Attempts to perform the foaming action in the presence of a majority of the total water usage, using the prior foam generator cells with circular discs on the impeller shaft, as taught in U.S. Pat. No. 2,079,565, with some or even all of the discs notched, were very inefficient in that a considerable excess of surface active agent, which can be detrimental in a wallboard core, is necessary to obtain a usable quantity of foam. With high turbulence blades, with a plurality of peripheral teeth bent out of the plane of the center of the blade, substantially no more surface active agent is needed for producing the desired quantity of air in extremely fine bubbles than is required in making froth with the relatively minimum quantity of water. Preferably, the teeth are also formed to present a leading cutting edge 52 to double and redouble repeatedly the number of bubbles, reducing the size of bubbles in the liquid, utilizing to the fullest extent the surface active agent present, and developing a most thorough distribution of the foam in the liquid.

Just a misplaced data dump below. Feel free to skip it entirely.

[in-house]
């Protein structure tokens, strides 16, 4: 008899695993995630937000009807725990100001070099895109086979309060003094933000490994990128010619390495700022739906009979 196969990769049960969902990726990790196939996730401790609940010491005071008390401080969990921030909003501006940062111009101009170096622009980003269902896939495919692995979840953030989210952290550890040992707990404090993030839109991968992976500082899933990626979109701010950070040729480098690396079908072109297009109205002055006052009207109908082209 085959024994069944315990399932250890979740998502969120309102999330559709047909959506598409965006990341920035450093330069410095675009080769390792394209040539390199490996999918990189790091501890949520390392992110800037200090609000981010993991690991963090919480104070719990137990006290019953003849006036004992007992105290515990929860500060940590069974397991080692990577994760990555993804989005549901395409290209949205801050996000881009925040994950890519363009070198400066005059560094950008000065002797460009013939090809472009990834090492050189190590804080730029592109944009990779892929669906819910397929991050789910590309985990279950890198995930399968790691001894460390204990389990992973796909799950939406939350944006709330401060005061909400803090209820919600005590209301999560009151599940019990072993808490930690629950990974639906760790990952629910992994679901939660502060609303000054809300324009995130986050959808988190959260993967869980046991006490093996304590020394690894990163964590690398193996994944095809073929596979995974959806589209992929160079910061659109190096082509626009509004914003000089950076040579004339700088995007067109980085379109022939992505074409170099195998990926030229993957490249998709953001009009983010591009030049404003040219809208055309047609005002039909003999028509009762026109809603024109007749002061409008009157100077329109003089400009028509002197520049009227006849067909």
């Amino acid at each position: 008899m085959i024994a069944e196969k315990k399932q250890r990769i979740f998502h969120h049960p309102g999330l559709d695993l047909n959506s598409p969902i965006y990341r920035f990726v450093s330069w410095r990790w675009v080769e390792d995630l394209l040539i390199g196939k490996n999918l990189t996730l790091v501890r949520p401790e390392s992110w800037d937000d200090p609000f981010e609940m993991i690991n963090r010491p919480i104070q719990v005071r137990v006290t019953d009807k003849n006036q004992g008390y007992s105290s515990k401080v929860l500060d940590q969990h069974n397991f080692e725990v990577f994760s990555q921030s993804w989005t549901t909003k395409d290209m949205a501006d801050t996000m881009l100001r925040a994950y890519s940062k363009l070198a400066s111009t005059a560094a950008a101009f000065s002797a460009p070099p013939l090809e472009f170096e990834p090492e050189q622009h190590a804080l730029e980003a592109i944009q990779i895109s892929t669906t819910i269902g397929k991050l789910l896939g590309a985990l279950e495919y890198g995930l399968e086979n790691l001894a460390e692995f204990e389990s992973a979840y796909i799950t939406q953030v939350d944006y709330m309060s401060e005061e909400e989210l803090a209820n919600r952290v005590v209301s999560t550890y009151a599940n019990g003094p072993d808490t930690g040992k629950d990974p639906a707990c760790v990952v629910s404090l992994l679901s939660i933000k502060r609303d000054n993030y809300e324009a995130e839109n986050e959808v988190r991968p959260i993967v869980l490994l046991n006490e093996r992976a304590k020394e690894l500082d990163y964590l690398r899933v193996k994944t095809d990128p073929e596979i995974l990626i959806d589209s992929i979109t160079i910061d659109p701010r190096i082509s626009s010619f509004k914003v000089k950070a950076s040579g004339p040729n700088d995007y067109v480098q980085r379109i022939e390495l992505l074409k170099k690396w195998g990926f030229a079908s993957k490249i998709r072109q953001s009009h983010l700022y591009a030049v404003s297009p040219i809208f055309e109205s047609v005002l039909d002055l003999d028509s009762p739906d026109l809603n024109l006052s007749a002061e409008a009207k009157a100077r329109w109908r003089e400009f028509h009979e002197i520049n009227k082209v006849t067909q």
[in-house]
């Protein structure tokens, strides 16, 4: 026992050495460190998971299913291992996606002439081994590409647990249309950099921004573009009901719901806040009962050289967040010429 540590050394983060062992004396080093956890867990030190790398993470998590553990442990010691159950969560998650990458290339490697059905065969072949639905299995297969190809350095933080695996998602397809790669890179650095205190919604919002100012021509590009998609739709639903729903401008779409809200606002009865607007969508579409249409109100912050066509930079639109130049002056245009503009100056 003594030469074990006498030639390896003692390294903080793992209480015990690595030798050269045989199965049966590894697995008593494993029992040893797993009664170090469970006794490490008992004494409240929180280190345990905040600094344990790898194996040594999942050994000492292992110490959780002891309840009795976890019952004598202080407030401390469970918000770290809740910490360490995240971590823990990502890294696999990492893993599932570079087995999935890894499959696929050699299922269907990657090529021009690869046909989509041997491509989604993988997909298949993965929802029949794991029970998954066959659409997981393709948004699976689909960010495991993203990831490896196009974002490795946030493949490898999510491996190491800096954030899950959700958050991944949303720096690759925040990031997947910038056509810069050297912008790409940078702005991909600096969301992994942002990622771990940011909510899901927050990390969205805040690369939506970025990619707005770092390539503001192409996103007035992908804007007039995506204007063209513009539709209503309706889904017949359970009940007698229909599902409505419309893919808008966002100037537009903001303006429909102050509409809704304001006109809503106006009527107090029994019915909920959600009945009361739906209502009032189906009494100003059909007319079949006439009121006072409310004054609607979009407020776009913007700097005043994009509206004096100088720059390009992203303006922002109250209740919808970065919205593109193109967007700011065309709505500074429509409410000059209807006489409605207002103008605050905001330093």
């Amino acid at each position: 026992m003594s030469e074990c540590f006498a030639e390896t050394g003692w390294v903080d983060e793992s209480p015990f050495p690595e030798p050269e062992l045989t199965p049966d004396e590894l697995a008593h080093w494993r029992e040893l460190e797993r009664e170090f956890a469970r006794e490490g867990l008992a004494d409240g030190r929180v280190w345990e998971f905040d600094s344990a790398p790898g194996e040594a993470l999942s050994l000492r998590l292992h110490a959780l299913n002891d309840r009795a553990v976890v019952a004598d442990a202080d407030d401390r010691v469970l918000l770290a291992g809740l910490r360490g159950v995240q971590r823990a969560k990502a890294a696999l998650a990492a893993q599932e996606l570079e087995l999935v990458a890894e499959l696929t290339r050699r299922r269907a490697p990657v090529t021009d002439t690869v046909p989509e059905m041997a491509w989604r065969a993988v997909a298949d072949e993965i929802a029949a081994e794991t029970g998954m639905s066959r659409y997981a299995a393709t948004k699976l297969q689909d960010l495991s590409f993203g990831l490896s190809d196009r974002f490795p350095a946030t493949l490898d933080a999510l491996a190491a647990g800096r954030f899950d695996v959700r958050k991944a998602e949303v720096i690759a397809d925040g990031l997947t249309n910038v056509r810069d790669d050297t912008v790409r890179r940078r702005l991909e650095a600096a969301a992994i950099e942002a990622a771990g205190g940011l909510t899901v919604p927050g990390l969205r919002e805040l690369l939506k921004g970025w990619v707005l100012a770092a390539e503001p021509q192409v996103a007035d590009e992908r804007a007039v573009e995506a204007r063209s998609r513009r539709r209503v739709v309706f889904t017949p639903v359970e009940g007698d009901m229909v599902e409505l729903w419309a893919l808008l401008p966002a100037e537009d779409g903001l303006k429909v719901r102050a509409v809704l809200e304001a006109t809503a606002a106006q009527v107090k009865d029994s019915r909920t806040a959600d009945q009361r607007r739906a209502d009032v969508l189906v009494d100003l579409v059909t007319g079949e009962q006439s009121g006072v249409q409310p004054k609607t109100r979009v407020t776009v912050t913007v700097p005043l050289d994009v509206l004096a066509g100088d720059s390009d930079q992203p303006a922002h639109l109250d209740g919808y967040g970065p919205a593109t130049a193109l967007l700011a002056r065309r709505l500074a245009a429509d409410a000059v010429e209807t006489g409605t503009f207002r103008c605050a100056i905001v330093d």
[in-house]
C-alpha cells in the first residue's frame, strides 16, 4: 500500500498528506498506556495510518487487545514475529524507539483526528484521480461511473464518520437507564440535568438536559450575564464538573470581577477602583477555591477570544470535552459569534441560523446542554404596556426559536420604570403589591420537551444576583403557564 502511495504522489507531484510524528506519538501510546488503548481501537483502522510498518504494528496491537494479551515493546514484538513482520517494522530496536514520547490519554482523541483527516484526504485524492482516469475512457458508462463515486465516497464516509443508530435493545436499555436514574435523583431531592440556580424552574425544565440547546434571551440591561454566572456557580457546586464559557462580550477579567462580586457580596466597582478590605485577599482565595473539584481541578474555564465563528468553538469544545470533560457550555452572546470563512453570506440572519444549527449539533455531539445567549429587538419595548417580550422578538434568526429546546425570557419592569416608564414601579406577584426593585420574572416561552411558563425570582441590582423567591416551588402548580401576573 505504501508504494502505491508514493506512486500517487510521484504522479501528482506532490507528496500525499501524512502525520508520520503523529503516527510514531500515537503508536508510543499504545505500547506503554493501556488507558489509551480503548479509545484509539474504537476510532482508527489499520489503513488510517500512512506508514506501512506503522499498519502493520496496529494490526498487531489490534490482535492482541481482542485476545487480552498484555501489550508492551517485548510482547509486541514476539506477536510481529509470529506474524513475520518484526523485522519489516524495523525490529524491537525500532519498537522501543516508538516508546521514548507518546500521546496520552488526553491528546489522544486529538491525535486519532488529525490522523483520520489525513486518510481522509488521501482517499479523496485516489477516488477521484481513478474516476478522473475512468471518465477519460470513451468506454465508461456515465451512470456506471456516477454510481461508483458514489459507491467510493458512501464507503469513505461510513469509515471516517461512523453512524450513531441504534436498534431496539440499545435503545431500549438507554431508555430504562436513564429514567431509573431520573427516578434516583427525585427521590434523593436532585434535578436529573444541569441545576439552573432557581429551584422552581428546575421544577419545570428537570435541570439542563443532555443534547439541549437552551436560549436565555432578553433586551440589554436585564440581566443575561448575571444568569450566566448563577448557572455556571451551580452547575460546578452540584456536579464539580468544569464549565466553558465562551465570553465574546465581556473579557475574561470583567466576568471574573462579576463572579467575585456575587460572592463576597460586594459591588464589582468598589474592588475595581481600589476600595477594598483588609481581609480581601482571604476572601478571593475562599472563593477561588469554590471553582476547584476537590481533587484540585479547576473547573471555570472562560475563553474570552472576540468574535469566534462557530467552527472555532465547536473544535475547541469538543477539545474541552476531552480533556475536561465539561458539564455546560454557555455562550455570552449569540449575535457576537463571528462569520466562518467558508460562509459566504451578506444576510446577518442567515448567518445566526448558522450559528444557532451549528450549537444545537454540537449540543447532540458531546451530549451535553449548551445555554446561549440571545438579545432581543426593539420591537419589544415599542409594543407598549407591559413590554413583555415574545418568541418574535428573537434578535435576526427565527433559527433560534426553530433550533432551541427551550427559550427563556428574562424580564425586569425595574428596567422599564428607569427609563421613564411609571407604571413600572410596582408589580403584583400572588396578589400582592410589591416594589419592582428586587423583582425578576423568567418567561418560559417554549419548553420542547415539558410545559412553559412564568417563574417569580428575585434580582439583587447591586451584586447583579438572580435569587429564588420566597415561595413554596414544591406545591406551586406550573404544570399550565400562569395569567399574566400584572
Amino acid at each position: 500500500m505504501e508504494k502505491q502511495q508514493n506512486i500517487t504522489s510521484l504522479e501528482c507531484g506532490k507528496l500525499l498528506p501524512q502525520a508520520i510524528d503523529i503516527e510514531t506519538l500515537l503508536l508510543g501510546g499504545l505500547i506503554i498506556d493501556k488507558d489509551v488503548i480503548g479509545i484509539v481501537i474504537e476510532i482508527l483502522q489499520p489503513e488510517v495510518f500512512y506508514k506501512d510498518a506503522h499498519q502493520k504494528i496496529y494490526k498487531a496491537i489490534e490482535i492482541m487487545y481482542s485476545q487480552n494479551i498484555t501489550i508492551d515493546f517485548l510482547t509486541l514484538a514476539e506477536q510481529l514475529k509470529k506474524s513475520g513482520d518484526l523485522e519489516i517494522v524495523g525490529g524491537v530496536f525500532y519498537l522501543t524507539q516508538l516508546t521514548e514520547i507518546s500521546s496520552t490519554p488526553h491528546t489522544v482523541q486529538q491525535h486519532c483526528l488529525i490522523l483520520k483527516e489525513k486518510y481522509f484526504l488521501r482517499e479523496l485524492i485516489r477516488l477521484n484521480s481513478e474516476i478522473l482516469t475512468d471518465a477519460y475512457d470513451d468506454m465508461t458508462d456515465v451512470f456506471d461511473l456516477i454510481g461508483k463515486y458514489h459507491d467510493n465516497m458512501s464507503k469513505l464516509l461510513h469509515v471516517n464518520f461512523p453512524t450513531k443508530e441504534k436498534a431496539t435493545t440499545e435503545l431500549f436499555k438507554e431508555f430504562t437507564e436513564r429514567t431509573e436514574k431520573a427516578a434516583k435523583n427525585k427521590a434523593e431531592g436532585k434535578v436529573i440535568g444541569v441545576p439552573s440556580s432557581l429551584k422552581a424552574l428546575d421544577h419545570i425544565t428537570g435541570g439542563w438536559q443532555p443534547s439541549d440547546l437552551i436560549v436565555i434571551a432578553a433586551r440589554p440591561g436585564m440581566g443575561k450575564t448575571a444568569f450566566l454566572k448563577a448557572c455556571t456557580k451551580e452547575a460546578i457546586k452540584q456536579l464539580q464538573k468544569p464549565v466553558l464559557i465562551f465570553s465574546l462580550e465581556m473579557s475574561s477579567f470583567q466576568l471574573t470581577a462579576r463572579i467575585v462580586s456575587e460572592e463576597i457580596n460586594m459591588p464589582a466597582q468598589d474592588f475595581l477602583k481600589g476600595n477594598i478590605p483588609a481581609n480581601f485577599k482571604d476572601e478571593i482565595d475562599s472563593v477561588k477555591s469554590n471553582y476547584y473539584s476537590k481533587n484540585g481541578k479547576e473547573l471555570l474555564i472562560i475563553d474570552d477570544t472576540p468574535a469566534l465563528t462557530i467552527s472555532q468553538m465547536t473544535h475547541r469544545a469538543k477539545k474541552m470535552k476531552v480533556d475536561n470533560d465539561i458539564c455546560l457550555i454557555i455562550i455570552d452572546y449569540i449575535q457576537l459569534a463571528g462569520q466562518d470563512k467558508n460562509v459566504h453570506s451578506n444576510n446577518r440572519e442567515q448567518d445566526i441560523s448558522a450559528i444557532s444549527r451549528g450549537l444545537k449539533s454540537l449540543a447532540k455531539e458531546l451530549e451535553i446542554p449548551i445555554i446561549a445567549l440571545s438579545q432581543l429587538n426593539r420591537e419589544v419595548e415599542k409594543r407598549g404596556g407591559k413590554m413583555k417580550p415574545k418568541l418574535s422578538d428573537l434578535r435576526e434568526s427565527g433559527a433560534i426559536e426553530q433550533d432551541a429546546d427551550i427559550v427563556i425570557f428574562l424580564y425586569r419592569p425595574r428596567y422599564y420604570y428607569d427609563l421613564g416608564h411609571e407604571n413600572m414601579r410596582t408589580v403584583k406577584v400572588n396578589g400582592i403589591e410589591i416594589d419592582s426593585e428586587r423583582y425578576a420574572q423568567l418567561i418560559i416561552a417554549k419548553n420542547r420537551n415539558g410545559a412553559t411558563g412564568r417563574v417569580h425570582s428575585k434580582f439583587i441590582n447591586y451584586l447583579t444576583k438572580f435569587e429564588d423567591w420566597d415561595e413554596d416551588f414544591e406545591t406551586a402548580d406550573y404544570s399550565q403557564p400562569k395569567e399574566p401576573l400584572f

Having completed a detailed disclosure of the preferred embodiments of our invention, so that others may practice the same, we contemplate that variations may be made without departing from the essence of the invention.

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U.S. Classification156/43, 264/42, 366/11, 416/237, 156/346, 264/50, 366/3
International ClassificationB01F13/10, B32B13/08, B28C5/38, B01F3/04
Cooperative ClassificationB01F13/1027, B28C5/386, B01F3/04453, B32B13/08
European ClassificationB01F13/10C2, B32B13/08, B01F3/04C3B, B28C5/38B4